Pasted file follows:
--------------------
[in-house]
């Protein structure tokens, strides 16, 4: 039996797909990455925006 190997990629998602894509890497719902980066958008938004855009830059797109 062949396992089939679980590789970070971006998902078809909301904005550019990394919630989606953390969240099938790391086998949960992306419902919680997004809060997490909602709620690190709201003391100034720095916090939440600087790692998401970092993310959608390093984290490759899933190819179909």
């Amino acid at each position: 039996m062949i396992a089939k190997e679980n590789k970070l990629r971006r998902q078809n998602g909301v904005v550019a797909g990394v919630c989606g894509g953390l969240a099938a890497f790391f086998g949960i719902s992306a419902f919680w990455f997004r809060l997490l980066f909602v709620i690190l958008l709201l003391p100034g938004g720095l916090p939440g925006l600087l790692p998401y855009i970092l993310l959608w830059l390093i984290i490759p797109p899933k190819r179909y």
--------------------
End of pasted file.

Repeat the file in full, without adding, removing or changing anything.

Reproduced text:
[in-house]
């Protein structure tokens, strides 16, 4: 039996797909990455925006 190997990629998602894509890497719902980066958008938004855009830059797109 062949396992089939679980590789970070971006998902078809909301904005550019990394919630989606953390969240099938790391086998949960992306419902919680997004809060997490909602709620690190709201003391100034720095916090939440600087790692998401970092993310959608390093984290490759899933190819179909």
């Amino acid at each position: 039996m062949i396992a089939k190997e679980n590789k970070l990629r971006r998902q078809n998602g909301v904005v550019a797909g990394v919630c989606g894509g953390l969240a099938a890497f790391f086998g949960i719902s992306a419902f919680w990455f997004r809060l997490l980066f909602v709620i690190l958008l709201l003391p100034g938004g720095l916090p939440g925006l600087l790692p998401y855009i970092l993310l959608w830059l390093i984290i490759p797109p899933k190819r179909y």